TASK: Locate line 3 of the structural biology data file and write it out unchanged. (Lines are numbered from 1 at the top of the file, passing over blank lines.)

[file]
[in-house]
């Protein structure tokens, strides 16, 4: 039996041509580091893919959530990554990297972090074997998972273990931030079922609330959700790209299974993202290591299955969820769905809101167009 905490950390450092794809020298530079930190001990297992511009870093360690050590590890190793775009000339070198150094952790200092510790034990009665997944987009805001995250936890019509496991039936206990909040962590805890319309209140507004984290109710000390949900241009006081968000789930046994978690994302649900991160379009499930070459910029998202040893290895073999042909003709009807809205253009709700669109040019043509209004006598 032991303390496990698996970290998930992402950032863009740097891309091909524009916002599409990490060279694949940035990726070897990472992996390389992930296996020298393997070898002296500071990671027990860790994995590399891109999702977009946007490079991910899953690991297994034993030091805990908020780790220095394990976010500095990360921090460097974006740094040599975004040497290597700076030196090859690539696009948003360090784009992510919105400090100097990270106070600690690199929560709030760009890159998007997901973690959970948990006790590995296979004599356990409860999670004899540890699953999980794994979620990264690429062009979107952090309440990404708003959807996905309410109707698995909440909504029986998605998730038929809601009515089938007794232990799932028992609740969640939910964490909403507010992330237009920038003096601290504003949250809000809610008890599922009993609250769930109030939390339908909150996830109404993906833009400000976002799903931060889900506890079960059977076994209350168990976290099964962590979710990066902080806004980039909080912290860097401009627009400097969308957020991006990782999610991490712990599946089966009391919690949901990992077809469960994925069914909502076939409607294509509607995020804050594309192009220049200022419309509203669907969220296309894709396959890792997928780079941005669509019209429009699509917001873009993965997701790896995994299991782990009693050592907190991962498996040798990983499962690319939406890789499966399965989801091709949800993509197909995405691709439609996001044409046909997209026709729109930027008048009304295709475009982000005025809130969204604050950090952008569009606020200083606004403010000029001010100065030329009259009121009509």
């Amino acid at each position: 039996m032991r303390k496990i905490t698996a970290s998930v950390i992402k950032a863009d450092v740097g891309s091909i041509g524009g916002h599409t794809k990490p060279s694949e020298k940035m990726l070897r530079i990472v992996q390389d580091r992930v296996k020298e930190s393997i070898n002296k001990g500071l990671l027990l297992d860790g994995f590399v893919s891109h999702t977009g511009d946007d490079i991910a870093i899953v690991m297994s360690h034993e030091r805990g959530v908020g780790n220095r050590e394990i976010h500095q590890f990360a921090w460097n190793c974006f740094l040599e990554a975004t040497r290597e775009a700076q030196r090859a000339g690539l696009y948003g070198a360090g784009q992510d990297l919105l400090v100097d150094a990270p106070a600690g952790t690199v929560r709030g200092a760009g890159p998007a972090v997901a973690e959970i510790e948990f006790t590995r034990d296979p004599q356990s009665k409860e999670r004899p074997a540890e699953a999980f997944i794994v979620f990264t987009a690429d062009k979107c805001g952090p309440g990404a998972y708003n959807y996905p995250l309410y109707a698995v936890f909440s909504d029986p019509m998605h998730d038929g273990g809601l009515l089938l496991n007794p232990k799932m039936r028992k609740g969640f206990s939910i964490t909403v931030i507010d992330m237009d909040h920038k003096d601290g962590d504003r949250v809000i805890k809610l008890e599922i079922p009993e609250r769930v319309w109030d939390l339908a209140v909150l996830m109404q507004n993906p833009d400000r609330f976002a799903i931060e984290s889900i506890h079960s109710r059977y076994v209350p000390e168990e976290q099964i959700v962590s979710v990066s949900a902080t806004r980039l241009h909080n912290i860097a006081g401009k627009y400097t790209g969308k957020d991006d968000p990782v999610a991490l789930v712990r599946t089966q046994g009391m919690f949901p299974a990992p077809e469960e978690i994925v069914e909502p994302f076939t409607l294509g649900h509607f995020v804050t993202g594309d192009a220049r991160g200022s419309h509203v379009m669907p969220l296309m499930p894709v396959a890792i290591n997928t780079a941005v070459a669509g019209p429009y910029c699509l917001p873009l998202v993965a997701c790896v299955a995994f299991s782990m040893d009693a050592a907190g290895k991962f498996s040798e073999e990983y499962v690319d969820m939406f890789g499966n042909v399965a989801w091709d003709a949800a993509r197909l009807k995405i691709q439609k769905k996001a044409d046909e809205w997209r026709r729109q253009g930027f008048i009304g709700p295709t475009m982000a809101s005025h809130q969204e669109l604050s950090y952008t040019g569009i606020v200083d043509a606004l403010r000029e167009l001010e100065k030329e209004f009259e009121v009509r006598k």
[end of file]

């Amino acid at each position: 039996m032991r303390k496990i905490t698996a970290s998930v950390i992402k950032a863009d450092v740097g891309s091909i041509g524009g916002h599409t794809k990490p060279s694949e020298k940035m990726l070897r530079i990472v992996q390389d580091r992930v296996k020298e930190s393997i070898n002296k001990g500071l990671l027990l297992d860790g994995f590399v893919s891109h999702t977009g511009d946007d490079i991910a870093i899953v690991m297994s360690h034993e030091r805990g959530v908020g780790n220095r050590e394990i976010h500095q590890f990360a921090w460097n190793c974006f740094l040599e990554a975004t040497r290597e775009a700076q030196r090859a000339g690539l696009y948003g070198a360090g784009q992510d990297l919105l400090v100097d150094a990270p106070a600690g952790t690199v929560r709030g200092a760009g890159p998007a972090v997901a973690e959970i510790e948990f006790t590995r034990d296979p004599q356990s009665k409860e999670r004899p074997a540890e699953a999980f997944i794994v979620f990264t987009a690429d062009k979107c805001g952090p309440g990404a998972y708003n959807y996905p995250l309410y109707a698995v936890f909440s909504d029986p019509m998605h998730d038929g273990g809601l009515l089938l496991n007794p232990k799932m039936r028992k609740g969640f206990s939910i964490t909403v931030i507010d992330m237009d909040h920038k003096d601290g962590d504003r949250v809000i805890k809610l008890e599922i079922p009993e609250r769930v319309w109030d939390l339908a209140v909150l996830m109404q507004n993906p833009d400000r609330f976002a799903i931060e984290s889900i506890h079960s109710r059977y076994v209350p000390e168990e976290q099964i959700v962590s979710v990066s949900a902080t806004r980039l241009h909080n912290i860097a006081g401009k627009y400097t790209g969308k957020d991006d968000p990782v999610a991490l789930v712990r599946t089966q046994g009391m919690f949901p299974a990992p077809e469960e978690i994925v069914e909502p994302f076939t409607l294509g649900h509607f995020v804050t993202g594309d192009a220049r991160g200022s419309h509203v379009m669907p969220l296309m499930p894709v396959a890792i290591n997928t780079a941005v070459a669509g019209p429009y910029c699509l917001p873009l998202v993965a997701c790896v299955a995994f299991s782990m040893d009693a050592a907190g290895k991962f498996s040798e073999e990983y499962v690319d969820m939406f890789g499966n042909v399965a989801w091709d003709a949800a993509r197909l009807k995405i691709q439609k769905k996001a044409d046909e809205w997209r026709r729109q253009g930027f008048i009304g709700p295709t475009m982000a809101s005025h809130q969204e669109l604050s950090y952008t040019g569009i606020v200083d043509a606004l403010r000029e167009l001010e100065k030329e209004f009259e009121v009509r006598k």